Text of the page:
There may be a brief pause, but we can expect the protests and violence to start again and continue. What will Abiy do then? Will he be another Aung San Suu Kyi and provide cover for continued Tigrayan violence against Oromos and Amharas? Or will he resign, just as Hailemariam Desalegn, and denounce the violence?

It really does not make much difference. Either way, we can expect the violence to continue, and we can expect millions more Oromos and Amharas to flee across the border into Kenya, further destabilizing the region. Africa News and Al Jazeera and Reuters and The Nation (Kenya, 14-Mar) and Bloomberg

Related Articles

Kenya’s government vs the judiciary – tensions mount over farcical deportation spectacle

While Ethiopian Oromos are seeking fleeing violence into Kenya, there is also chaos in Kenya’s capital city Nairobi, where a farcical deportation spectacle highlighted an increasing conflict between the government of Uhuru Kenyatta and the judiciary.

Uhuru Kenyatta and his major opposition are from two ethnic tribes that have been at war in the past: respectively the Kikuyu tribe and the Luo tribe. The enmity between the two tribes has affected the political sphere, and from there it has spread into a conflict between the government and the judiciary.

The first major split occurred last year, when Kenya’s Supreme Court shocked pretty much everybody and sided with Odinga in claiming that the August 8 presidential election was “invalid, null and void,” forcing a new election. Kenyatta was furious, as he began calling the judges “crooks,” saying that there was problem with the court, and promising to “fix it” after he was reelected.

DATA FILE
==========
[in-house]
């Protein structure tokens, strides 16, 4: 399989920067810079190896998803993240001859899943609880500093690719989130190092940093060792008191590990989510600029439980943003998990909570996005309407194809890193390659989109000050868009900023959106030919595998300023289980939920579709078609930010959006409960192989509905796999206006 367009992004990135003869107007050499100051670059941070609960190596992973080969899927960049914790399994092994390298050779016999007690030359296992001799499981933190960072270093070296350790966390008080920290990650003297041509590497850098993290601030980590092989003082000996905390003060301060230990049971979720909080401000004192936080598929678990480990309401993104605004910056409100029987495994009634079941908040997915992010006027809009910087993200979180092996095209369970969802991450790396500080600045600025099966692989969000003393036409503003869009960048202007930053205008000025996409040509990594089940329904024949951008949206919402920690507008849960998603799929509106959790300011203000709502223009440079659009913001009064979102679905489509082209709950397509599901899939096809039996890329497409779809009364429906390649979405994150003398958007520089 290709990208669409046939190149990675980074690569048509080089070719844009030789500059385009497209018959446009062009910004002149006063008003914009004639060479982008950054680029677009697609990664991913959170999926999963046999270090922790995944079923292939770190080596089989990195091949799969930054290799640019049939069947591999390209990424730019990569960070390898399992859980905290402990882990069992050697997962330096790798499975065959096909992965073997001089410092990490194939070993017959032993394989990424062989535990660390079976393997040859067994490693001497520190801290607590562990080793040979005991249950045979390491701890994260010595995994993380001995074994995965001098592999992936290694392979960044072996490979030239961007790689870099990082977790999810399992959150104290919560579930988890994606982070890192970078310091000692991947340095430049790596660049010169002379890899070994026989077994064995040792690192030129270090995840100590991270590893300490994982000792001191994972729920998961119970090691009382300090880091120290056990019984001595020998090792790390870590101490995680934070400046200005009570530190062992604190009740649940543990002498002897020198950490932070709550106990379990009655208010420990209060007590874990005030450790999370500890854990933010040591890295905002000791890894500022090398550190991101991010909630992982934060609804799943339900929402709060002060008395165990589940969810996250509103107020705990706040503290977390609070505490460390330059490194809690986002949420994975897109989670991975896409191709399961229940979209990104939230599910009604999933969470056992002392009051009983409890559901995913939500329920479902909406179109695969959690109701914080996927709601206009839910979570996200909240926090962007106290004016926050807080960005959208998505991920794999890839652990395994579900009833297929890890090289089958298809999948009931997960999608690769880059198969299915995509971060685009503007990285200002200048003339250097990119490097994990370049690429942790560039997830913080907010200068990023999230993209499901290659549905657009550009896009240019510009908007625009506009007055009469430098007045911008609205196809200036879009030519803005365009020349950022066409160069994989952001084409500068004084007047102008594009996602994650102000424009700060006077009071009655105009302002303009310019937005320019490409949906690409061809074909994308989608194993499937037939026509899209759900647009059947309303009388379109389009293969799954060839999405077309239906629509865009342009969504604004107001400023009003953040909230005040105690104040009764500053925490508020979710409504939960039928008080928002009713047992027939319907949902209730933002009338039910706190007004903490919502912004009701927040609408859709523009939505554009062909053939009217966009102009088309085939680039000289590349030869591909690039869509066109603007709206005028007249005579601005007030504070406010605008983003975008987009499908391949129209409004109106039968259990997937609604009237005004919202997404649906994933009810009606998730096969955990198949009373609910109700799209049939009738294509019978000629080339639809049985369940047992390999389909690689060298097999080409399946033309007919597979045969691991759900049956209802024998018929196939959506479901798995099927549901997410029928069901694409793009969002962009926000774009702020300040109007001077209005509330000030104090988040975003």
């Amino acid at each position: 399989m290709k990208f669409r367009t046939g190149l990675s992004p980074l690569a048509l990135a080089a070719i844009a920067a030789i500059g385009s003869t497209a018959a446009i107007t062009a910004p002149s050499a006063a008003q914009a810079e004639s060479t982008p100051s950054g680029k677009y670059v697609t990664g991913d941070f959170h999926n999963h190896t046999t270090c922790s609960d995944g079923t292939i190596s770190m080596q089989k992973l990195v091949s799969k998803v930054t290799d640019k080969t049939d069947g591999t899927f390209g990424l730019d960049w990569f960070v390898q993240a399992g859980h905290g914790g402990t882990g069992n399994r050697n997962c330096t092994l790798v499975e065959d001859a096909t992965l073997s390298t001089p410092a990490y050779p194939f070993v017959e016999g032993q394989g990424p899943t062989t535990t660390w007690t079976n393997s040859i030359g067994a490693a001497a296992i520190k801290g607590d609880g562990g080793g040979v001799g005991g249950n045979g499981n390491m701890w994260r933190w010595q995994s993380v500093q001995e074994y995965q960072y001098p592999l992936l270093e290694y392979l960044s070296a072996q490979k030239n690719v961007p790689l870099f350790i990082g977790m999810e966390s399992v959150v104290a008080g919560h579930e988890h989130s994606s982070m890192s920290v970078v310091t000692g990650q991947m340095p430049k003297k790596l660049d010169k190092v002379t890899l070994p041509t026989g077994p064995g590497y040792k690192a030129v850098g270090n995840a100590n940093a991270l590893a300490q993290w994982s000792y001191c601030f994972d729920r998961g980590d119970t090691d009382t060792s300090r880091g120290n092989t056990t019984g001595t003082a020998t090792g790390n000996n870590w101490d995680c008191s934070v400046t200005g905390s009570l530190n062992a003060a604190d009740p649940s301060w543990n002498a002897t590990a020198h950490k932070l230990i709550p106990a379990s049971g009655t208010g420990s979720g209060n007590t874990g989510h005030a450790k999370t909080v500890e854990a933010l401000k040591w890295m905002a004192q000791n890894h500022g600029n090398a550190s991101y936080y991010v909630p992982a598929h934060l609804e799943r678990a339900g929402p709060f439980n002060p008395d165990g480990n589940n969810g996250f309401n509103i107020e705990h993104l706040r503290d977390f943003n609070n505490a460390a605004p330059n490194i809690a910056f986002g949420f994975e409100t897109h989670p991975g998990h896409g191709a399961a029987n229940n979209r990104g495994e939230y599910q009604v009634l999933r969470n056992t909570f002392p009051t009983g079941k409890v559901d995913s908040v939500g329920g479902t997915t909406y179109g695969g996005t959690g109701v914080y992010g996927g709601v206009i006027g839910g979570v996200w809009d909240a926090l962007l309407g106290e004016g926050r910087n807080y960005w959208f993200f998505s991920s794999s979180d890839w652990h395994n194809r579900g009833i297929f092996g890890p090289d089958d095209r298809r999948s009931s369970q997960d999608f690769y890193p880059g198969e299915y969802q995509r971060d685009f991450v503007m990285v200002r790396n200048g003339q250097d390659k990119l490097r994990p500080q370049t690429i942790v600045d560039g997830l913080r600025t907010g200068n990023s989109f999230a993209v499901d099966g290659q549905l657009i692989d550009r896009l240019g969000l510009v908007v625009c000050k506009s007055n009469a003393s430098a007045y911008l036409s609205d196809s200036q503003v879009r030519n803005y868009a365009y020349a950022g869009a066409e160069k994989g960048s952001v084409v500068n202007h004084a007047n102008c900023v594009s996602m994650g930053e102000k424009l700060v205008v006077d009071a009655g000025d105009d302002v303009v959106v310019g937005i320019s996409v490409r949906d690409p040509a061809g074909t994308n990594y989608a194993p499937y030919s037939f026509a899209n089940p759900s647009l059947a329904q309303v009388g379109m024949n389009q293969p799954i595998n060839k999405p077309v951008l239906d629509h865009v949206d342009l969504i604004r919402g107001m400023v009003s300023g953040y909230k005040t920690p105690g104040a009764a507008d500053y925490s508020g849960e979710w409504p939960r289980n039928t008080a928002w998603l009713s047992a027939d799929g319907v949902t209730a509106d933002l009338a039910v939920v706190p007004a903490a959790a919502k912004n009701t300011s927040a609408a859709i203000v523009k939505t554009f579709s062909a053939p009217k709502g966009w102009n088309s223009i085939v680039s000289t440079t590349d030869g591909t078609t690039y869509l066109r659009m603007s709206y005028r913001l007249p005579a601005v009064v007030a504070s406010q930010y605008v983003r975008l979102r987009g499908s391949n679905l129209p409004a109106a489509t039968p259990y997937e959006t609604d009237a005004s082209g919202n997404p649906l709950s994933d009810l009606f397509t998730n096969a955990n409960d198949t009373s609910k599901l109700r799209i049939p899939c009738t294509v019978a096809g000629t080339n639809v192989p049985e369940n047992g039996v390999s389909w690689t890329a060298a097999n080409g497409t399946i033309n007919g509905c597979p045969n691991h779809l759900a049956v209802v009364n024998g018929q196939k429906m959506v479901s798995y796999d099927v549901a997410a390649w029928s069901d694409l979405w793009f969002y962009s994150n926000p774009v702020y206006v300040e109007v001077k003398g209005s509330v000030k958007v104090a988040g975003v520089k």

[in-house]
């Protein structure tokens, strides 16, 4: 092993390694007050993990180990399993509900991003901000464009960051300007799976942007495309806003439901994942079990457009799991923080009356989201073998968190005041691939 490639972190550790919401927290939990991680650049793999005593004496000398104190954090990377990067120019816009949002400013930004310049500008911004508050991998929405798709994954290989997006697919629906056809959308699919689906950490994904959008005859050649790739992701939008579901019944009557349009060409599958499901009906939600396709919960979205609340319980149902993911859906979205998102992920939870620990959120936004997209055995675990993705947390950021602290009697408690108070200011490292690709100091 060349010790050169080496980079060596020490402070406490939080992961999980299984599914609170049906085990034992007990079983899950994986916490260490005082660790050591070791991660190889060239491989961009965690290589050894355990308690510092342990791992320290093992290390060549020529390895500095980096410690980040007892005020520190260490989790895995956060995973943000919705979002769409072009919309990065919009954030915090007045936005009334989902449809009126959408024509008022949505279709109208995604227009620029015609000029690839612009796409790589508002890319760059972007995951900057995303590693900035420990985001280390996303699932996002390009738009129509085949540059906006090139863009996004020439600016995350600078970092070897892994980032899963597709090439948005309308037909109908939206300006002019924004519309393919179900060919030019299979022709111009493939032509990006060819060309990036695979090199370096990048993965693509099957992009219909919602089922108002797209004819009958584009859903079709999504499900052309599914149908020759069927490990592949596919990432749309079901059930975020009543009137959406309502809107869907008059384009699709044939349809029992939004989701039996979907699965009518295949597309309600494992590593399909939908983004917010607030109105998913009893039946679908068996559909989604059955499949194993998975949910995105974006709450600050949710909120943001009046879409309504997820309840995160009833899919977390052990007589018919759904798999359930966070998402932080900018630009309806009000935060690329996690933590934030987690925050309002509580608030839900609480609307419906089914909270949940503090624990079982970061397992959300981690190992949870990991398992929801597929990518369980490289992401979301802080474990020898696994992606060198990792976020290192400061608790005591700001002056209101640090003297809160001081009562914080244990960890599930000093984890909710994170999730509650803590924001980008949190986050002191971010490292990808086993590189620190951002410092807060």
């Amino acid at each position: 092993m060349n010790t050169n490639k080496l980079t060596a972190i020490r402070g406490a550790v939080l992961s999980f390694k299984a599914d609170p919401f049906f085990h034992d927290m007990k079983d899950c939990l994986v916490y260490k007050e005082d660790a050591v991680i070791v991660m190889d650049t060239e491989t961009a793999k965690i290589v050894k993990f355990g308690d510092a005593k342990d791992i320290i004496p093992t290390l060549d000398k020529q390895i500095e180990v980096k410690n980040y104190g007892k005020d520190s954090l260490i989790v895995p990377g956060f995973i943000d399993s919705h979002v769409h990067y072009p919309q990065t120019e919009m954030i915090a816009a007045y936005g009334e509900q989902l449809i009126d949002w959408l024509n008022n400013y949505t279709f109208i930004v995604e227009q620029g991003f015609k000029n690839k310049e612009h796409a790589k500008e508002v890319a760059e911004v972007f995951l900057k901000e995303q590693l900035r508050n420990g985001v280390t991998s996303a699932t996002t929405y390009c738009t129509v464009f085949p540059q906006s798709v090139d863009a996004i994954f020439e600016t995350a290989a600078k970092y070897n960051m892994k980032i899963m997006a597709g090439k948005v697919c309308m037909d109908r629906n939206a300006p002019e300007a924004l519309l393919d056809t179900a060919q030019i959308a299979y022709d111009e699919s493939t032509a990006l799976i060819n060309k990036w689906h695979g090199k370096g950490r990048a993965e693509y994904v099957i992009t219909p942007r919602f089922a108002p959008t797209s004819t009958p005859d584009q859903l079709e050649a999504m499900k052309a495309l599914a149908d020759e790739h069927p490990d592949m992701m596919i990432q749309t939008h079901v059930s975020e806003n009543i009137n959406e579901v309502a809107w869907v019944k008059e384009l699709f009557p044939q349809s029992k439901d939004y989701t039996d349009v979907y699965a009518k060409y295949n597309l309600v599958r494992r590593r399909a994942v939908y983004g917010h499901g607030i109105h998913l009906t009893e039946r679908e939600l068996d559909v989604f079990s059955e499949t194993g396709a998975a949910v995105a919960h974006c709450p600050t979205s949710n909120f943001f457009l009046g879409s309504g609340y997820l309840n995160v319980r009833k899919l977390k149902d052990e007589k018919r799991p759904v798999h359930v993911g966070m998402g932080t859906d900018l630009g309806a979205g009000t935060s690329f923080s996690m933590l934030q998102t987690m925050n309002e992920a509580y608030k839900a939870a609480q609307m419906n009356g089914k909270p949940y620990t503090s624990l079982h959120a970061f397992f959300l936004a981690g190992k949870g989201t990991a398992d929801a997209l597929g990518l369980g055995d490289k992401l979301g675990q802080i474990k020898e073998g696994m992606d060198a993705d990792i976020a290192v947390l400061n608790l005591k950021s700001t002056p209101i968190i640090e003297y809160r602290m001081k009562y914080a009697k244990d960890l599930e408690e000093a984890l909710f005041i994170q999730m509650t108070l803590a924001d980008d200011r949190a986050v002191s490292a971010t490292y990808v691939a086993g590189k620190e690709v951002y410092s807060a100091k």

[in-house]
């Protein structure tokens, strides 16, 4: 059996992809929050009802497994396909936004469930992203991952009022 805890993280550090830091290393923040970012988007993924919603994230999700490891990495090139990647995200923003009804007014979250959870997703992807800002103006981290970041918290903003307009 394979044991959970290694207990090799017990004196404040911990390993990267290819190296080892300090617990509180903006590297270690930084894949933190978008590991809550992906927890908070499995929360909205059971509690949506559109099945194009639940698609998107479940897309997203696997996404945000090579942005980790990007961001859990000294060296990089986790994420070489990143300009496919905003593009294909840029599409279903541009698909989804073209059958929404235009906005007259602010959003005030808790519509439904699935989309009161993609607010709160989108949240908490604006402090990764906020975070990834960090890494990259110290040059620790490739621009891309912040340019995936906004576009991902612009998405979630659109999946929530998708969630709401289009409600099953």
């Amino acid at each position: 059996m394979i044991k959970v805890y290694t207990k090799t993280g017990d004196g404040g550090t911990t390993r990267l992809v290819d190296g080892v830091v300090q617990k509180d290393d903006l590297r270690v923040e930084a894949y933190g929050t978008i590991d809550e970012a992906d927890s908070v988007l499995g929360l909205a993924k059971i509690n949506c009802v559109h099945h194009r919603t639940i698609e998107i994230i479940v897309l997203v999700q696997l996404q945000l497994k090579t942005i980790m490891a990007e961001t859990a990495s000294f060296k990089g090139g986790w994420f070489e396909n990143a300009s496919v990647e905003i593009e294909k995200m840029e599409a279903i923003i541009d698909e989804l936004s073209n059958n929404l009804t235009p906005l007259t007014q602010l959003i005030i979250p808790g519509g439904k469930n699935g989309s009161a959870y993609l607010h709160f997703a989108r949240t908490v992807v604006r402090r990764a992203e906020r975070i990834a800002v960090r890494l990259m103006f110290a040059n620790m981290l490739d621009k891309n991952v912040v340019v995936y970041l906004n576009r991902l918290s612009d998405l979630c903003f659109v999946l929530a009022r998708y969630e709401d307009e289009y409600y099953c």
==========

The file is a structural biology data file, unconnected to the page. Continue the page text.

Kenyatta did win the election, but has been cracking down on Odinga’s supporters, and arresting many of them. One of those supporters is political activist Miguna Miguna. In February, the court ordered the government to release him from jail, and the government ignored the court order.

Now there has been a farcical new chapter in this drama. This week, a court held several top Kenyan government officials in contempt for refusing to release Miguna Miguna from custody. Instead of releasing him, the government thugs allegedly drugged him and bundled him onto a plane to Dubai. He wrote in social media:

I was dragged, assaulted, drugged and forcefully flown to Dubai. I woke up in Dubai and the despots are here insisting that I must travel on to London.

I woke up in Dubai. I’m sick. I need medical treatment. A Mr Njihia is threatening me. I need urgent help here. I want to take a flight only to Nairobi. Nowhere else!

Video of security guards manhandling Miguna as they tried to force him onto a plane the same day went viral, while a number of journalists covering the story were allegedly assaulted.

The chief justice, David Maraga, criticized the government, saying: “Disobeying court orders is inimical to the rule of law.” The interior minister, inspector general of police and head of immigration have been convicted of contempt of court. Standard Media (Kenya) and BBC and Standard Media

Related Articles

KEYS: Generational Dynamics, Ethiopia, Hailemariam Desalegn, Tigrayans, Oromos, Amharas, Abiy Ahmed, Myanmar, Burma, Ashin Wirathu, Aung San Suu Kyi, Rohingyas, Kenya, Nairobi, Miguna Miguna, David Maraga, Uhuru Kenyatta, Kikuyu, Raila Odinga, Luo
Permanent web link to this article
Receive daily World View columns by e-mail


Please let us know if you're having issues with commenting.